|Author/Contributor(s):||Bryman, Alan ; Bell, Edward ; Reck, Jennifer ; Fields, Jessica|
|Publisher:||Oxford University Press, USA|
often subterranean--growth in ethnomethodological (EM) work. Studies in and appreciation of ethnomethodological work continue to grow, but the breadth and penetration of his insights and inspiration for ongoing research have yet to secure their full measure of recognition. This volume celebrates Harold Garfinkel's enormous contributions to sociology and conversation analysis, exploring how ethnomethodology emerged, the empirical consequences of Garfinkel's work, and the significant contemporary work that has resulted from it. Douglas W. Maynard and John Heritage bring
together experts from a wide range of theoretical and empirical areas to create the first comprehensive collection of work on EM that encompasses its role in studies of work, in Conversation Analysis, and in other subdisciplines. Chapters highlight ethnomethodology's distinctive forms of
ethnographic inquiry and its influences on a host of substantive domains including legal environments, science and technology, workplace and organizational inquiries, survey research, social problems and deviance, and disability and atypical interaction. The book explains how EM especially helped to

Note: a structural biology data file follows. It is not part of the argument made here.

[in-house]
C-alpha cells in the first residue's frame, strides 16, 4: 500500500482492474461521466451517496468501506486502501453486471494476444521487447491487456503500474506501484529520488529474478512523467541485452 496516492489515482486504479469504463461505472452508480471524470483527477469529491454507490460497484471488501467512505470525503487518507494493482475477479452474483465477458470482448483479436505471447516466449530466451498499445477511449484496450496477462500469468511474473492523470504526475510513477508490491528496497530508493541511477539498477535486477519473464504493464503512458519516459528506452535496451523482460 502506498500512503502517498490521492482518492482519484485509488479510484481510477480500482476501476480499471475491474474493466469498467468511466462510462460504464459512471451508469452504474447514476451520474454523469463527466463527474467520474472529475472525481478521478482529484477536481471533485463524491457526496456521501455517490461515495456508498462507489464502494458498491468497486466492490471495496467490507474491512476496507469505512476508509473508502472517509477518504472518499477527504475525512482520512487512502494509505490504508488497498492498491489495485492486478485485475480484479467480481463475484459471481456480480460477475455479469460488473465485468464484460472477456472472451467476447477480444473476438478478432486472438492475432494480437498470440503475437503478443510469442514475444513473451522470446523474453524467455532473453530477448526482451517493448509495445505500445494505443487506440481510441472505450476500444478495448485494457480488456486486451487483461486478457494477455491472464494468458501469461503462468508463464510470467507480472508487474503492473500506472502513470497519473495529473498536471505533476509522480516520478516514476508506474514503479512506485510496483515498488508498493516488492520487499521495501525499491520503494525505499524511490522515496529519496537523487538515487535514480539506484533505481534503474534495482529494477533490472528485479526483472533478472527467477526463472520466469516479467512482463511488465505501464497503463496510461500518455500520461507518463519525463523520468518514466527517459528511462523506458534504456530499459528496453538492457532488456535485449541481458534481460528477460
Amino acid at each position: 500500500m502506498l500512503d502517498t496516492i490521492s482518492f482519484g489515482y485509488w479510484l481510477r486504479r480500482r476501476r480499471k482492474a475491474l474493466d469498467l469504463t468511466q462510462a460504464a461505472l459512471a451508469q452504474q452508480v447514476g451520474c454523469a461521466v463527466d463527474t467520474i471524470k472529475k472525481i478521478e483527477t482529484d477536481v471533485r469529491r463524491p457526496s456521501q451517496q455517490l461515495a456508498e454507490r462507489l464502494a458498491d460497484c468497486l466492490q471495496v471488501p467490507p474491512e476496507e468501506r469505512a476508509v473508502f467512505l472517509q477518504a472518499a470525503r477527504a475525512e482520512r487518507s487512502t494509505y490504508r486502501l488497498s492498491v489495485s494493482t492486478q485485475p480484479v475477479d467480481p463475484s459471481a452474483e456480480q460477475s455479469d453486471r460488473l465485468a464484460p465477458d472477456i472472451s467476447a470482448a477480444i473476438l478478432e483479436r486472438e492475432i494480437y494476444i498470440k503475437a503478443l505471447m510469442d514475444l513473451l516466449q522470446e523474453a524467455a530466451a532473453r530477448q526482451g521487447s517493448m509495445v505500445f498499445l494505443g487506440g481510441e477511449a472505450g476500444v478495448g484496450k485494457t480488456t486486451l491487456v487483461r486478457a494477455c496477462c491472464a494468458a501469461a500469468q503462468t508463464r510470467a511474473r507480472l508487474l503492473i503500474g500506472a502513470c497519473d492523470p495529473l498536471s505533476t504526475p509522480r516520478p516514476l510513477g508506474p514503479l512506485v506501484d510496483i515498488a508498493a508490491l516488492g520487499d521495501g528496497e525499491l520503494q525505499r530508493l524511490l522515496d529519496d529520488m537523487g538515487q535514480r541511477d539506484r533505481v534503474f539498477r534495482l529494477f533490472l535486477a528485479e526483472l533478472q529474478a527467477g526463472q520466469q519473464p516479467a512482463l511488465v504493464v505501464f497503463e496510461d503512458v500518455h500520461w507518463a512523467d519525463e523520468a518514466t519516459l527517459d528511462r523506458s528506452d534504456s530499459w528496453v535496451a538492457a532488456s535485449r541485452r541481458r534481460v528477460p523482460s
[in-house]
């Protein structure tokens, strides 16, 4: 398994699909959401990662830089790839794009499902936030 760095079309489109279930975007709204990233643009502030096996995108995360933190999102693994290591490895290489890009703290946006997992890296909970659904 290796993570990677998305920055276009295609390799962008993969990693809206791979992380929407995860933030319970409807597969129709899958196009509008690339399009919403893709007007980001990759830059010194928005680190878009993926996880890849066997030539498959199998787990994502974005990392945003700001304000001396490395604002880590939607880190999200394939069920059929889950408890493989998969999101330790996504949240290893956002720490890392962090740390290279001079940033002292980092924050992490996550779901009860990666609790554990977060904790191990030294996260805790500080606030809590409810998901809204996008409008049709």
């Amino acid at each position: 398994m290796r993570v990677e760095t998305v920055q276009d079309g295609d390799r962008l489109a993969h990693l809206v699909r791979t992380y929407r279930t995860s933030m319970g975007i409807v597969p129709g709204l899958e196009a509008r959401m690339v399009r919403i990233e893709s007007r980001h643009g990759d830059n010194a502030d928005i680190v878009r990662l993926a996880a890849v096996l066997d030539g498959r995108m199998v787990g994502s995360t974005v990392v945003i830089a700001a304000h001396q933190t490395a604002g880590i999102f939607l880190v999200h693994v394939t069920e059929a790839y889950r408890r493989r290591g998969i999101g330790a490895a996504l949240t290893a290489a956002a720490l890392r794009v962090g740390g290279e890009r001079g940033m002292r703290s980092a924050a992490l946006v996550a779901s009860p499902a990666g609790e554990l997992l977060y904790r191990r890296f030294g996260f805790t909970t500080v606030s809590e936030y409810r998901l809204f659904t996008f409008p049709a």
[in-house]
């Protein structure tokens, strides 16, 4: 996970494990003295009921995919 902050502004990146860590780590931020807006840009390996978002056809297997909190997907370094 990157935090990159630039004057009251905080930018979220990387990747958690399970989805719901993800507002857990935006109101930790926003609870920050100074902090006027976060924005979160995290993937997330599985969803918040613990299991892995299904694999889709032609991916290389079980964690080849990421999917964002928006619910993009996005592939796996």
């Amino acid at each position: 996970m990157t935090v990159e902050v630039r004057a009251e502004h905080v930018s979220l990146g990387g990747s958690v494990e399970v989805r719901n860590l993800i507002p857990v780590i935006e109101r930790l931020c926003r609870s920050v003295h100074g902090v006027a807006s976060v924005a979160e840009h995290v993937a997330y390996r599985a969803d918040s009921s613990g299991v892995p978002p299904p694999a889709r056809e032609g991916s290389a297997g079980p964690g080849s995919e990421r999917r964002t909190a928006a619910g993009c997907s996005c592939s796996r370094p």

set the agenda for gender studies, while also developing insights for inquiries into racial and ethnic features of everyday life and experience. Still, there is much of what Garfinkel called unfinished business, which means that ethnomethodological inquiries are continuing to intensify and develop. Harold Garfinkel and Ethnomethodology ddresses this unfinished business: not only drawing attention to past accomplishments in the field, but
also suggesting how these accomplishments set the stage for future endeavors that will benefit from EM-inspired approaches to social organization and interaction.